An oak tree in September:
nodules cluster at the tips of branches,
little green galaxies that might be acorns
in fœtal form, but in fact turn out to be galls,
privateered by the wasps.
Some acorns shy from life
and stay huddled purple in their cups,
while others are coaxed out by a false wind
and lay perse as bruises on the ground
Certain ones are bolder,
straining from the shells that hold them until
– surely with a pop – they’re free to fall
to earth, dip-dyed white, yellow,
and life-affirming green.
The last of them endure;
a deep bronze and hoarded like coins
until their weight is burdensome.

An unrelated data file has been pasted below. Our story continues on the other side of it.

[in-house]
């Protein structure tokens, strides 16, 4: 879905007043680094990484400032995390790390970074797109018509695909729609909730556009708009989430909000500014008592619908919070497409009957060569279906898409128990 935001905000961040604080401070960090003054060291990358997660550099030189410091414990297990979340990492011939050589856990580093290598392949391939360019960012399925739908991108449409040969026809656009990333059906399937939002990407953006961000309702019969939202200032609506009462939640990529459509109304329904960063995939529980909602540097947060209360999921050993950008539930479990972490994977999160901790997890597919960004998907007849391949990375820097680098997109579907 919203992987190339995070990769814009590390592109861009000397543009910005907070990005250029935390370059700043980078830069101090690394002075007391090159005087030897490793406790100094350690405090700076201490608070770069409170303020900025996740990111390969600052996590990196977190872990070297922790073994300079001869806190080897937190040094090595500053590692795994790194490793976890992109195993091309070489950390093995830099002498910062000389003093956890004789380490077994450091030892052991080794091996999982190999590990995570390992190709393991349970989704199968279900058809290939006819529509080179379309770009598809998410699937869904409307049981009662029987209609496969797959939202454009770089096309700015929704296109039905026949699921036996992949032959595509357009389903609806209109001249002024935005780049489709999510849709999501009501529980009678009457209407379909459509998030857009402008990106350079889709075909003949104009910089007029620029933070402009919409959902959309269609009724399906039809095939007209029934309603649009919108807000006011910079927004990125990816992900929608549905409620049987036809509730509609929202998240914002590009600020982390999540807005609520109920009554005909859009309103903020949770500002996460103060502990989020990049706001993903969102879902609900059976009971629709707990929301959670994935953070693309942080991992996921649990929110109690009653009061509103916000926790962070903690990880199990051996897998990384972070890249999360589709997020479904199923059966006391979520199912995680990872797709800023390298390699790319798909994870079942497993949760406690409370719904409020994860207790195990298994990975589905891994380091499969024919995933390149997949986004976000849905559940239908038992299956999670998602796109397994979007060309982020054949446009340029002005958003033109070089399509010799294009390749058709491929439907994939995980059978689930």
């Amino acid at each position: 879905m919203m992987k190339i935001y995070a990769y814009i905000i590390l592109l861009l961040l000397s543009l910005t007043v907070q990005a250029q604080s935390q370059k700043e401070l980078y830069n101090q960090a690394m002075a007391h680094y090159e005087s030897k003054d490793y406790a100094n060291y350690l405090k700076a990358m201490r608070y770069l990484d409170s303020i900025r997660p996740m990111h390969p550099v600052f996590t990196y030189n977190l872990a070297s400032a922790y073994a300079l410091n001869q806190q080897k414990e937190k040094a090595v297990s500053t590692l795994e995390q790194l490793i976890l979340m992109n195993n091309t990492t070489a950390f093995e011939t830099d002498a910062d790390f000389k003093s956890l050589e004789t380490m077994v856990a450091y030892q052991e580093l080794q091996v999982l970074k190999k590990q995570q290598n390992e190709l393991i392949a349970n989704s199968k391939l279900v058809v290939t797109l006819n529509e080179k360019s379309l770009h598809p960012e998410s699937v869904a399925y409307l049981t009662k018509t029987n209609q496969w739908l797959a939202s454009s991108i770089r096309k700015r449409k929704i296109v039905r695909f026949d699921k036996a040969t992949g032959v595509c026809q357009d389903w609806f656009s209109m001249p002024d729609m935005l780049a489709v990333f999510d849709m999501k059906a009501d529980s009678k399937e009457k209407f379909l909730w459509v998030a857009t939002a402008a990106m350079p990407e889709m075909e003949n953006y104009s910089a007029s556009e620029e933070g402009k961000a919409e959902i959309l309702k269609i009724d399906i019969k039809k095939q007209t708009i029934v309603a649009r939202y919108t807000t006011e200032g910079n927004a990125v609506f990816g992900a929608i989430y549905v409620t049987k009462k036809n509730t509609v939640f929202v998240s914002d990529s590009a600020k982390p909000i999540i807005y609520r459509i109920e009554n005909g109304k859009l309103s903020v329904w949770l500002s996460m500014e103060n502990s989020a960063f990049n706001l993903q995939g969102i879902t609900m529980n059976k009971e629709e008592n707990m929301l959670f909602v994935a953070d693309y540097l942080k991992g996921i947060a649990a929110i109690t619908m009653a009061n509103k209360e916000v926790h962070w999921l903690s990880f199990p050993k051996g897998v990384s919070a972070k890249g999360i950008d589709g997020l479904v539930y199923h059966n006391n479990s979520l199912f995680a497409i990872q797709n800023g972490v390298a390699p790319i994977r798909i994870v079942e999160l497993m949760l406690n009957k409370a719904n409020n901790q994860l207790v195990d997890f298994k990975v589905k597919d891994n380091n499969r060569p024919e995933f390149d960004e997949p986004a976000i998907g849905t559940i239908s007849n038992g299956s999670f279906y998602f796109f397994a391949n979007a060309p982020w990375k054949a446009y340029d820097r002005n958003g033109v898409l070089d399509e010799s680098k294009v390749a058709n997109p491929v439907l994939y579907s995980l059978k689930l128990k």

Once dropped they scatter,
rolling downhill, seeking space.
Eleanor Stewart was born in 1989 and grew up in Scunthorpe. After studying for a BA in English Literature and Creative Writing at the University of East Anglia, she was awarded the inaugural Ink, Sweat & Tears Poetry Writing Scholarship and completed the Creative Writing Poetry MA with a distinction in 2012. Eleanor lives and works in Norwich and continues to write poems, which are often based on the natural world.
Eleanor's poems can be found in our UEA Special Edition 2014